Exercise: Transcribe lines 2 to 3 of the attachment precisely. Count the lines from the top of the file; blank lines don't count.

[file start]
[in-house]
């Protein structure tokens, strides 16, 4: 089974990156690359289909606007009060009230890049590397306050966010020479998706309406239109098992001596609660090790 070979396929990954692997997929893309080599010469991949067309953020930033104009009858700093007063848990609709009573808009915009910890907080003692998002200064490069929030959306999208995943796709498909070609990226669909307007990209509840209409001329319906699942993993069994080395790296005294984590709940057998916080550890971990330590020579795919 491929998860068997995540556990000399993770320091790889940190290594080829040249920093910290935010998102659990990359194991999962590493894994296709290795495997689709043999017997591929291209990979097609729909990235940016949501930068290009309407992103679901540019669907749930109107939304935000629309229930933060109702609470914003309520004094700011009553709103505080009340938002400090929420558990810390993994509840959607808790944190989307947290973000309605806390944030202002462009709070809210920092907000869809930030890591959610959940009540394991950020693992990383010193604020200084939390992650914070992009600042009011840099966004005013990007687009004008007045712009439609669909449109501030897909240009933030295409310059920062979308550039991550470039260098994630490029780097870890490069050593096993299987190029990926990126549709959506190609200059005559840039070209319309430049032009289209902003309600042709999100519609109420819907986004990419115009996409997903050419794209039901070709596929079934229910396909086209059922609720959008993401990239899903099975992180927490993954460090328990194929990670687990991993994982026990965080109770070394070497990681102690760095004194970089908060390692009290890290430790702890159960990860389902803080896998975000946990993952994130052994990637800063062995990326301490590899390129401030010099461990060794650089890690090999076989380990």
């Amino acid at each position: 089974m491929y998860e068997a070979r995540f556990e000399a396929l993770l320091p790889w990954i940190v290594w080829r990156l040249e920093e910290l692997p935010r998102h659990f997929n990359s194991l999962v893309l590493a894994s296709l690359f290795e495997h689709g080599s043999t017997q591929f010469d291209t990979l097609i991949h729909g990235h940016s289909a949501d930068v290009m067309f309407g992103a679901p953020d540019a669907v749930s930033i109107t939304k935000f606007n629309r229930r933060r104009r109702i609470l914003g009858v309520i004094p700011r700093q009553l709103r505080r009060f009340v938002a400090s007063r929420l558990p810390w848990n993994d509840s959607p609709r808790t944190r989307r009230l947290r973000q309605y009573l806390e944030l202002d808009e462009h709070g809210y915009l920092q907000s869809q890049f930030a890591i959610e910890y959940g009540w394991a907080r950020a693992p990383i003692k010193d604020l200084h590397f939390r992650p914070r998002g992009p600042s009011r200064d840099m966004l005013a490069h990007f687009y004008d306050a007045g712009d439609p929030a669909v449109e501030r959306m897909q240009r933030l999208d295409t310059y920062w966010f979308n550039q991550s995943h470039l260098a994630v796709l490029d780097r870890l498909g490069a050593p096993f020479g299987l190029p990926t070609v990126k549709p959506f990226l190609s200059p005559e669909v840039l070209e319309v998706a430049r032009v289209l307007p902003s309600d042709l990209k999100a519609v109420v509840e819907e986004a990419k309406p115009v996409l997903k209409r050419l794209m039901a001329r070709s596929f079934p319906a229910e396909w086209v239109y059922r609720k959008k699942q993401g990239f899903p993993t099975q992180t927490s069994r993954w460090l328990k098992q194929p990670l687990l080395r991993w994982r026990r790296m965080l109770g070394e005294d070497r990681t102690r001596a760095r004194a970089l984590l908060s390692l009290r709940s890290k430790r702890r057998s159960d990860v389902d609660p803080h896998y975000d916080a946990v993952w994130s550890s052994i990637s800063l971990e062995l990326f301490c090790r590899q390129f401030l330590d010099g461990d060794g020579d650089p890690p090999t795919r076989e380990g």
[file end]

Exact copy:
């Protein structure tokens, strides 16, 4: 089974990156690359289909606007009060009230890049590397306050966010020479998706309406239109098992001596609660090790 070979396929990954692997997929893309080599010469991949067309953020930033104009009858700093007063848990609709009573808009915009910890907080003692998002200064490069929030959306999208995943796709498909070609990226669909307007990209509840209409001329319906699942993993069994080395790296005294984590709940057998916080550890971990330590020579795919 491929998860068997995540556990000399993770320091790889940190290594080829040249920093910290935010998102659990990359194991999962590493894994296709290795495997689709043999017997591929291209990979097609729909990235940016949501930068290009309407992103679901540019669907749930109107939304935000629309229930933060109702609470914003309520004094700011009553709103505080009340938002400090929420558990810390993994509840959607808790944190989307947290973000309605806390944030202002462009709070809210920092907000869809930030890591959610959940009540394991950020693992990383010193604020200084939390992650914070992009600042009011840099966004005013990007687009004008007045712009439609669909449109501030897909240009933030295409310059920062979308550039991550470039260098994630490029780097870890490069050593096993299987190029990926990126549709959506190609200059005559840039070209319309430049032009289209902003309600042709999100519609109420819907986004990419115009996409997903050419794209039901070709596929079934229910396909086209059922609720959008993401990239899903099975992180927490993954460090328990194929990670687990991993994982026990965080109770070394070497990681102690760095004194970089908060390692009290890290430790702890159960990860389902803080896998975000946990993952994130052994990637800063062995990326301490590899390129401030010099461990060794650089890690090999076989380990």
């Amino acid at each position: 089974m491929y998860e068997a070979r995540f556990e000399a396929l993770l320091p790889w990954i940190v290594w080829r990156l040249e920093e910290l692997p935010r998102h659990f997929n990359s194991l999962v893309l590493a894994s296709l690359f290795e495997h689709g080599s043999t017997q591929f010469d291209t990979l097609i991949h729909g990235h940016s289909a949501d930068v290009m067309f309407g992103a679901p953020d540019a669907v749930s930033i109107t939304k935000f606007n629309r229930r933060r104009r109702i609470l914003g009858v309520i004094p700011r700093q009553l709103r505080r009060f009340v938002a400090s007063r929420l558990p810390w848990n993994d509840s959607p609709r808790t944190r989307r009230l947290r973000q309605y009573l806390e944030l202002d808009e462009h709070g809210y915009l920092q907000s869809q890049f930030a890591i959610e910890y959940g009540w394991a907080r950020a693992p990383i003692k010193d604020l200084h590397f939390r992650p914070r998002g992009p600042s009011r200064d840099m966004l005013a490069h990007f687009y004008d306050a007045g712009d439609p929030a669909v449109e501030r959306m897909q240009r933030l999208d295409t310059y920062w966010f979308n550039q991550s995943h470039l260098a994630v796709l490029d780097r870890l498909g490069a050593p096993f020479g299987l190029p990926t070609v990126k549709p959506f990226l190609s200059p005559e669909v840039l070209e319309v998706a430049r032009v289209l307007p902003s309600d042709l990209k999100a519609v109420v509840e819907e986004a990419k309406p115009v996409l997903k209409r050419l794209m039901a001329r070709s596929f079934p319906a229910e396909w086209v239109y059922r609720k959008k699942q993401g990239f899903p993993t099975q992180t927490s069994r993954w460090l328990k098992q194929p990670l687990l080395r991993w994982r026990r790296m965080l109770g070394e005294d070497r990681t102690r001596a760095r004194a970089l984590l908060s390692l009290r709940s890290k430790r702890r057998s159960d990860v389902d609660p803080h896998y975000d916080a946990v993952w994130s550890s052994i990637s800063l971990e062995l990326f301490c090790r590899q390129f401030l330590d010099g461990d060794g020579d650089p890690p090999t795919r076989e380990g």